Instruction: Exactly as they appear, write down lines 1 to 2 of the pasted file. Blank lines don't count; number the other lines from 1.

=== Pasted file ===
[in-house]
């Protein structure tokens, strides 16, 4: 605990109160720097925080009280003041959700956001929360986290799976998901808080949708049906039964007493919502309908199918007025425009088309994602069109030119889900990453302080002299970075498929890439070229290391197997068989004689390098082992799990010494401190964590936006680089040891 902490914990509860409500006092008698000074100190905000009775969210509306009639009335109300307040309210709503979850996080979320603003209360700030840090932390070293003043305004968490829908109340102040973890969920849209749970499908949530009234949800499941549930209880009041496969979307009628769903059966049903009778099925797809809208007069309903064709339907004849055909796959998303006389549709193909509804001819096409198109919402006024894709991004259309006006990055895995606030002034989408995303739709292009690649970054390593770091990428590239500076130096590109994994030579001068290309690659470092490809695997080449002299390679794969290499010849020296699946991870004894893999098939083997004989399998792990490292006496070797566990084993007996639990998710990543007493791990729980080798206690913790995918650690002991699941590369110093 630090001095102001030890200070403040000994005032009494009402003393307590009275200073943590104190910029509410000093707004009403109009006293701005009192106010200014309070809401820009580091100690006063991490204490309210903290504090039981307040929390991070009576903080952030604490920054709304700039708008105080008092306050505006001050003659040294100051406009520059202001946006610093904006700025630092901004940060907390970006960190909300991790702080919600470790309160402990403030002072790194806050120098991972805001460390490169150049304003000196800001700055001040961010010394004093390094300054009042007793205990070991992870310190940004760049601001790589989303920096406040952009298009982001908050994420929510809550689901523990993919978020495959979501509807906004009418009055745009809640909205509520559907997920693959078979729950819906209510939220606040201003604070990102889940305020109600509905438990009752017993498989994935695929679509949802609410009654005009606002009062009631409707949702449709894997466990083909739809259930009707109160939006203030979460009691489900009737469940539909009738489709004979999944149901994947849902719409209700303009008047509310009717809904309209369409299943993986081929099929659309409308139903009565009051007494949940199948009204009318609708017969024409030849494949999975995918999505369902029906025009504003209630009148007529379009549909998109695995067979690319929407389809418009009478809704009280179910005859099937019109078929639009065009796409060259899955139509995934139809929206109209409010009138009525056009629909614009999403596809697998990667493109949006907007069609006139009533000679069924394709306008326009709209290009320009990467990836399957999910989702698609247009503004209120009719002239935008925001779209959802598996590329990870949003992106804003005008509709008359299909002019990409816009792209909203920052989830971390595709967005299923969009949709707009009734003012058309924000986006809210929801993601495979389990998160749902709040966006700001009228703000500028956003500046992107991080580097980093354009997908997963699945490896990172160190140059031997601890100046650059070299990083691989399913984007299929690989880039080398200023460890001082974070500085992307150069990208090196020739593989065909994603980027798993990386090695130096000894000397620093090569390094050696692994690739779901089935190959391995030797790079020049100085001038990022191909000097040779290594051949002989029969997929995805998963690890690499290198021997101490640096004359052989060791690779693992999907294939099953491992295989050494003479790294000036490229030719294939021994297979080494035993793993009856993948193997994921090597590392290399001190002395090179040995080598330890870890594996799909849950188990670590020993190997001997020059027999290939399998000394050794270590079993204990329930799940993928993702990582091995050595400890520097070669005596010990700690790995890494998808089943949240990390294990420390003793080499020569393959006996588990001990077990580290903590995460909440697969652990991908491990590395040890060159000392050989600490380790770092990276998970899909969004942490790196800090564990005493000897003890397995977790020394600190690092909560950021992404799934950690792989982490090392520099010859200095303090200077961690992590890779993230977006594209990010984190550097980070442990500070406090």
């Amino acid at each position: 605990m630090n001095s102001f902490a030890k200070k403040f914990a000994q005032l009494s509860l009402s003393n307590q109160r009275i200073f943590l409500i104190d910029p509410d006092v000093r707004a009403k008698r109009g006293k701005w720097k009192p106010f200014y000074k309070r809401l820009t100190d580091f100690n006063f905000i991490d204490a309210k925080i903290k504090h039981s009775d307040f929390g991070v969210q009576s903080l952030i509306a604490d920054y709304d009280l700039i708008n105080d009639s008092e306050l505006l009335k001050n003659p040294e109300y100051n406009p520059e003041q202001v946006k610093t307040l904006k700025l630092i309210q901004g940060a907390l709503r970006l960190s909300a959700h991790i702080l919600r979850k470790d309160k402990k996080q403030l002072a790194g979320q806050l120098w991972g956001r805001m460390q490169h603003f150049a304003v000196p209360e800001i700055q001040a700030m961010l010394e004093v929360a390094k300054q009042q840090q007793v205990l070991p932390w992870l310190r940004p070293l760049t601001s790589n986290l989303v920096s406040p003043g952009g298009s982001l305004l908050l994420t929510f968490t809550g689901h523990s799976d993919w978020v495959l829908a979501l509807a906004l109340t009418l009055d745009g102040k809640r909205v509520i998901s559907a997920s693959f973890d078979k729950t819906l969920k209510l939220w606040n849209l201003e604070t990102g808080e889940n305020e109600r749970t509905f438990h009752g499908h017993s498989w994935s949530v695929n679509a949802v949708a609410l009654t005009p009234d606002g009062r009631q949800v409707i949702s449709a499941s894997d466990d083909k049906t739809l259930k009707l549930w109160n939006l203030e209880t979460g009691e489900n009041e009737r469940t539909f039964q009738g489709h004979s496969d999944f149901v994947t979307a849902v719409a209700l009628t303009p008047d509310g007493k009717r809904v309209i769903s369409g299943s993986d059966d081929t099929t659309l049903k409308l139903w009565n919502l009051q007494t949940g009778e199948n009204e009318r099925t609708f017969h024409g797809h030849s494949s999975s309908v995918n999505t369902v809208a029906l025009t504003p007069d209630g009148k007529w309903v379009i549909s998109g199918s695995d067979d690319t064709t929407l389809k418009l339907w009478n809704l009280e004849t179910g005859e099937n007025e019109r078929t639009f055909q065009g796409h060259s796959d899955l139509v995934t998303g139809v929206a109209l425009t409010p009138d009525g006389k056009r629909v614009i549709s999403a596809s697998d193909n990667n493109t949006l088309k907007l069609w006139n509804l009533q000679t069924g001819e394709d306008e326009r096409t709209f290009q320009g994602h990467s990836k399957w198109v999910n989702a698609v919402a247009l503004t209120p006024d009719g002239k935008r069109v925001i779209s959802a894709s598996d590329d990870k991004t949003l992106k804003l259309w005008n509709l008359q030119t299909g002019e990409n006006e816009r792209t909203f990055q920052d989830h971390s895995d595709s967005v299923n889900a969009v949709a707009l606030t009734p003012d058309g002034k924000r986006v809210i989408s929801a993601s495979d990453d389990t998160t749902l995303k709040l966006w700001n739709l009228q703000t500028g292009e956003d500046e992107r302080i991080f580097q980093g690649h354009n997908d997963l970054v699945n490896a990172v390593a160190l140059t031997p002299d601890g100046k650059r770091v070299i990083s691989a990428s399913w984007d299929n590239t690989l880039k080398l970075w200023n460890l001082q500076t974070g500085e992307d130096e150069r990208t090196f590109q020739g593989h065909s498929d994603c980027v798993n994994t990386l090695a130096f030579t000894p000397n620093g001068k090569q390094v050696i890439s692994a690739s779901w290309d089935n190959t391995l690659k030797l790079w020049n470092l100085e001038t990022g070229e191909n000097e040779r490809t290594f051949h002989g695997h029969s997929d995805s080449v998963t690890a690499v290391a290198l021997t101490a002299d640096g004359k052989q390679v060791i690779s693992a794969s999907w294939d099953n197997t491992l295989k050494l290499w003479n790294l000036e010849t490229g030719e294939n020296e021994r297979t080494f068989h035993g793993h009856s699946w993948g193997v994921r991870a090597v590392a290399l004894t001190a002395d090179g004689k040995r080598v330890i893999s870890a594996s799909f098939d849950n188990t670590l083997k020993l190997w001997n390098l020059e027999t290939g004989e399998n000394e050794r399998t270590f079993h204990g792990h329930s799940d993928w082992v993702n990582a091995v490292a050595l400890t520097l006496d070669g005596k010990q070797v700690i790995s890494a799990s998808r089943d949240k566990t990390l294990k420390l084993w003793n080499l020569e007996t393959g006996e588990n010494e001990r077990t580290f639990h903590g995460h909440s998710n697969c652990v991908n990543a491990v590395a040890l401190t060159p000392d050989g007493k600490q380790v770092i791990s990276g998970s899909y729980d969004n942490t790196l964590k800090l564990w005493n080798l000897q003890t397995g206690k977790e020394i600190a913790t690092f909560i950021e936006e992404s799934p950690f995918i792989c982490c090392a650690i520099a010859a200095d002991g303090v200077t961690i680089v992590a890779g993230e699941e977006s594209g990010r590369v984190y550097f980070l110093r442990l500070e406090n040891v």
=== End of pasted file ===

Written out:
[in-house]
């Protein structure tokens, strides 16, 4: 605990109160720097925080009280003041959700956001929360986290799976998901808080949708049906039964007493919502309908199918007025425009088309994602069109030119889900990453302080002299970075498929890439070229290391197997068989004689390098082992799990010494401190964590936006680089040891 902490914990509860409500006092008698000074100190905000009775969210509306009639009335109300307040309210709503979850996080979320603003209360700030840090932390070293003043305004968490829908109340102040973890969920849209749970499908949530009234949800499941549930209880009041496969979307009628769903059966049903009778099925797809809208007069309903064709339907004849055909796959998303006389549709193909509804001819096409198109919402006024894709991004259309006006990055895995606030002034989408995303739709292009690649970054390593770091990428590239500076130096590109994994030579001068290309690659470092490809695997080449002299390679794969290499010849020296699946991870004894893999098939083997004989399998792990490292006496070797566990084993007996639990998710990543007493791990729980080798206690913790995918650690002991699941590369110093 630090001095102001030890200070403040000994005032009494009402003393307590009275200073943590104190910029509410000093707004009403109009006293701005009192106010200014309070809401820009580091100690006063991490204490309210903290504090039981307040929390991070009576903080952030604490920054709304700039708008105080008092306050505006001050003659040294100051406009520059202001946006610093904006700025630092901004940060907390970006960190909300991790702080919600470790309160402990403030002072790194806050120098991972805001460390490169150049304003000196800001700055001040961010010394004093390094300054009042007793205990070991992870310190940004760049601001790589989303920096406040952009298009982001908050994420929510809550689901523990993919978020495959979501509807906004009418009055745009809640909205509520559907997920693959078979729950819906209510939220606040201003604070990102889940305020109600509905438990009752017993498989994935695929679509949802609410009654005009606002009062009631409707949702449709894997466990083909739809259930009707109160939006203030979460009691489900009737469940539909009738489709004979999944149901994947849902719409209700303009008047509310009717809904309209369409299943993986081929099929659309409308139903009565009051007494949940199948009204009318609708017969024409030849494949999975995918999505369902029906025009504003209630009148007529379009549909998109695995067979690319929407389809418009009478809704009280179910005859099937019109078929639009065009796409060259899955139509995934139809929206109209409010009138009525056009629909614009999403596809697998990667493109949006907007069609006139009533000679069924394709306008326009709209290009320009990467990836399957999910989702698609247009503004209120009719002239935008925001779209959802598996590329990870949003992106804003005008509709008359299909002019990409816009792209909203920052989830971390595709967005299923969009949709707009009734003012058309924000986006809210929801993601495979389990998160749902709040966006700001009228703000500028956003500046992107991080580097980093354009997908997963699945490896990172160190140059031997601890100046650059070299990083691989399913984007299929690989880039080398200023460890001082974070500085992307150069990208090196020739593989065909994603980027798993990386090695130096000894000397620093090569390094050696692994690739779901089935190959391995030797790079020049100085001038990022191909000097040779290594051949002989029969997929995805998963690890690499290198021997101490640096004359052989060791690779693992999907294939099953491992295989050494003479790294000036490229030719294939021994297979080494035993793993009856993948193997994921090597590392290399001190002395090179040995080598330890870890594996799909849950188990670590020993190997001997020059027999290939399998000394050794270590079993204990329930799940993928993702990582091995050595400890520097070669005596010990700690790995890494998808089943949240990390294990420390003793080499020569393959006996588990001990077990580290903590995460909440697969652990991908491990590395040890060159000392050989600490380790770092990276998970899909969004942490790196800090564990005493000897003890397995977790020394600190690092909560950021992404799934950690792989982490090392520099010859200095303090200077961690992590890779993230977006594209990010984190550097980070442990500070406090």